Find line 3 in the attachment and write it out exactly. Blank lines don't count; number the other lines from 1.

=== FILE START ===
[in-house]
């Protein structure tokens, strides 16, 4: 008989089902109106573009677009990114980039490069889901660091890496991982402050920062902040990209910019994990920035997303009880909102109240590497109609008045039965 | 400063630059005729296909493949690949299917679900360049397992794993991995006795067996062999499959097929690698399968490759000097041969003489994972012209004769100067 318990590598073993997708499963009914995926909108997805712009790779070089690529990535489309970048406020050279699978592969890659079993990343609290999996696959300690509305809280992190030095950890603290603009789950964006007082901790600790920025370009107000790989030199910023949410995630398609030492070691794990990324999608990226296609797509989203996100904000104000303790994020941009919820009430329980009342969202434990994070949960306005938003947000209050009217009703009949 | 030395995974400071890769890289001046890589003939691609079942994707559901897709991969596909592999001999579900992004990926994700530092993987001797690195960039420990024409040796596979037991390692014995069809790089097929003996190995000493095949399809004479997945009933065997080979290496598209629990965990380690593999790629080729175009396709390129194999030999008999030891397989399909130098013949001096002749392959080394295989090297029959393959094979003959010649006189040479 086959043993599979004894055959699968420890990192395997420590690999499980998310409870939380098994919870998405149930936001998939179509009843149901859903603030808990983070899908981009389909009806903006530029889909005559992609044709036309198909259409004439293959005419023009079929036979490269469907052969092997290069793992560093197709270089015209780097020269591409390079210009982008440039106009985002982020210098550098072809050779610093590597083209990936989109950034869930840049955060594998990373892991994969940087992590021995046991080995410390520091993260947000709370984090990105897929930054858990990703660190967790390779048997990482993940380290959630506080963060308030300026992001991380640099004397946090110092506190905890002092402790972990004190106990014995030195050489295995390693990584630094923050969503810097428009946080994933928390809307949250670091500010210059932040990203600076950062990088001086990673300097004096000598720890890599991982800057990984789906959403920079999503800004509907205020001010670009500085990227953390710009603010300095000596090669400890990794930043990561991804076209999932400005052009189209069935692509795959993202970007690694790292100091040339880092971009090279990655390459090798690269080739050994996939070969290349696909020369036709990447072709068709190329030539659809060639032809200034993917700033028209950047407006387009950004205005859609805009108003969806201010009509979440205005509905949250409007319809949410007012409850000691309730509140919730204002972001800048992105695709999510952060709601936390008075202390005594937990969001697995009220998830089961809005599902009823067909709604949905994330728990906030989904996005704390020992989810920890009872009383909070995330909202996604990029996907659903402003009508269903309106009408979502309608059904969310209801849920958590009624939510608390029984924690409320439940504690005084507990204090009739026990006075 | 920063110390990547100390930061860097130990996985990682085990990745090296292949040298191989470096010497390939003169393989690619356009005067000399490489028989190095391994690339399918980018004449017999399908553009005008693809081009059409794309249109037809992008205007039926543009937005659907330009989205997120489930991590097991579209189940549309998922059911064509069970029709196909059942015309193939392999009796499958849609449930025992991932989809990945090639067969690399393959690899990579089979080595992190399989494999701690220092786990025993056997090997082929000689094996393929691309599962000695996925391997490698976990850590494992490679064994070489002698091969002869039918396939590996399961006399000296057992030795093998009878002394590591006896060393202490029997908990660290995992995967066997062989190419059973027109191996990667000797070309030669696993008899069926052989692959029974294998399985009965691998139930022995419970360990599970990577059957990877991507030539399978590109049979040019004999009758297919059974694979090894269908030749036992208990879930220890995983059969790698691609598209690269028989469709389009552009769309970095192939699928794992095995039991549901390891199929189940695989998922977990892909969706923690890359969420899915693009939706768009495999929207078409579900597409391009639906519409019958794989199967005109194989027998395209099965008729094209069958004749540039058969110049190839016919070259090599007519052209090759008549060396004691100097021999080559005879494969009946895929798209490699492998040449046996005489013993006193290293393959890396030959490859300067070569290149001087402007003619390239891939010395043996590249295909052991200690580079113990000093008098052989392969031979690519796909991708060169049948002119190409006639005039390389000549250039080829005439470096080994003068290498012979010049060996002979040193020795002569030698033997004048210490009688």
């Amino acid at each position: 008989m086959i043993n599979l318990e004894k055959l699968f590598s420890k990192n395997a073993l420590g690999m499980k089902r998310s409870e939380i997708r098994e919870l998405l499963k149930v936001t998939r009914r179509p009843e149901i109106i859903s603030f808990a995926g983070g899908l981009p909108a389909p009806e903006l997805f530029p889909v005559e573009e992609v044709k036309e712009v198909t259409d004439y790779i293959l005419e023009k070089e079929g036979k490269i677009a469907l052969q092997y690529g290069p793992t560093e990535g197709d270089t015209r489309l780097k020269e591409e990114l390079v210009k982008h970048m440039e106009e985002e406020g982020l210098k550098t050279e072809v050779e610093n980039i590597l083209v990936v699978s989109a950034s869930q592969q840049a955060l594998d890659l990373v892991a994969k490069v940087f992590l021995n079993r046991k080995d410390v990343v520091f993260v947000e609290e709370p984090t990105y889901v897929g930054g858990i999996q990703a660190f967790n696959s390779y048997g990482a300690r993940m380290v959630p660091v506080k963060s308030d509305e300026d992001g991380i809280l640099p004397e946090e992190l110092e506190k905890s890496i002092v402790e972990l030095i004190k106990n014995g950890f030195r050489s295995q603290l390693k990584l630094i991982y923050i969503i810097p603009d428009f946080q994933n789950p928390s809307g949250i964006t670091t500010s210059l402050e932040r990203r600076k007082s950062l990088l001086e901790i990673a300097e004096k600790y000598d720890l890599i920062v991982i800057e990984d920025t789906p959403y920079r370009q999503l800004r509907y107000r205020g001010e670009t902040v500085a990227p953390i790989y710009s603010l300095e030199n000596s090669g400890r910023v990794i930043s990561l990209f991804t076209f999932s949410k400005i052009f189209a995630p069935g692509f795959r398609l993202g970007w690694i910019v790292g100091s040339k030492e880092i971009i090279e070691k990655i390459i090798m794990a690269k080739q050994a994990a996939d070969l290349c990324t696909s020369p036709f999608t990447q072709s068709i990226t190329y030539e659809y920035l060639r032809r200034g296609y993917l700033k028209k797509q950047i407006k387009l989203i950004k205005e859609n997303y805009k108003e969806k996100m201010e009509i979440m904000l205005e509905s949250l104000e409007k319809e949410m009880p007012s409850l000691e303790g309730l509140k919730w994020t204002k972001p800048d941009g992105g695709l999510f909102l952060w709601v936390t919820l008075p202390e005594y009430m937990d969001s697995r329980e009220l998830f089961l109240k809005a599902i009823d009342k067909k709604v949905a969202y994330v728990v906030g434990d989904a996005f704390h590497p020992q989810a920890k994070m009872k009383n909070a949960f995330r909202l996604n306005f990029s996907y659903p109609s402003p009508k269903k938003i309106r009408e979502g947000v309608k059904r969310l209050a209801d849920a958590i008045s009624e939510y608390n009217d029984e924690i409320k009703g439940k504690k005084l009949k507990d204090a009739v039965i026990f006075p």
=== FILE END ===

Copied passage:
């Amino acid at each position: 008989m086959i043993n599979l318990e004894k055959l699968f590598s420890k990192n395997a073993l420590g690999m499980k089902r998310s409870e939380i997708r098994e919870l998405l499963k149930v936001t998939r009914r179509p009843e149901i109106i859903s603030f808990a995926g983070g899908l981009p909108a389909p009806e903006l997805f530029p889909v005559e573009e992609v044709k036309e712009v198909t259409d004439y790779i293959l005419e023009k070089e079929g036979k490269i677009a469907l052969q092997y690529g290069p793992t560093e990535g197709d270089t015209r489309l780097k020269e591409e990114l390079v210009k982008h970048m440039e106009e985002e406020g982020l210098k550098t050279e072809v050779e610093n980039i590597l083209v990936v699978s989109a950034s869930q592969q840049a955060l594998d890659l990373v892991a994969k490069v940087f992590l021995n079993r046991k080995d410390v990343v520091f993260v947000e609290e709370p984090t990105y889901v897929g930054g858990i999996q990703a660190f967790n696959s390779y048997g990482a300690r993940m380290v959630p660091v506080k963060s308030d509305e300026d992001g991380i809280l640099p004397e946090e992190l110092e506190k905890s890496i002092v402790e972990l030095i004190k106990n014995g950890f030195r050489s295995q603290l390693k990584l630094i991982y923050i969503i810097p603009d428009f946080q994933n789950p928390s809307g949250i964006t670091t500010s210059l402050e932040r990203r600076k007082s950062l990088l001086e901790i990673a300097e004096k600790y000598d720890l890599i920062v991982i800057e990984d920025t789906p959403y920079r370009q999503l800004r509907y107000r205020g001010e670009t902040v500085a990227p953390i790989y710009s603010l300095e030199n000596s090669g400890r910023v990794i930043s990561l990209f991804t076209f999932s949410k400005i052009f189209a995630p069935g692509f795959r398609l993202g970007w690694i910019v790292g100091s040339k030492e880092i971009i090279e070691k990655i390459i090798m794990a690269k080739q050994a994990a996939d070969l290349c990324t696909s020369p036709f999608t990447q072709s068709i990226t190329y030539e659809y920035l060639r032809r200034g296609y993917l700033k028209k797509q950047i407006k387009l989203i950004k205005e859609n997303y805009k108003e969806k996100m201010e009509i979440m904000l205005e509905s949250l104000e409007k319809e949410m009880p007012s409850l000691e303790g309730l509140k919730w994020t204002k972001p800048d941009g992105g695709l999510f909102l952060w709601v936390t919820l008075p202390e005594y009430m937990d969001s697995r329980e009220l998830f089961l109240k809005a599902i009823d009342k067909k709604v949905a969202y994330v728990v906030g434990d989904a996005f704390h590497p020992q989810a920890k994070m009872k009383n909070a949960f995330r909202l996604n306005f990029s996907y659903p109609s402003p009508k269903k938003i309106r009408e979502g947000v309608k059904r969310l209050a209801d849920a958590i008045s009624e939510y608390n009217d029984e924690i409320k009703g439940k504690k005084l009949k507990d204090a009739v039965i026990f006075p």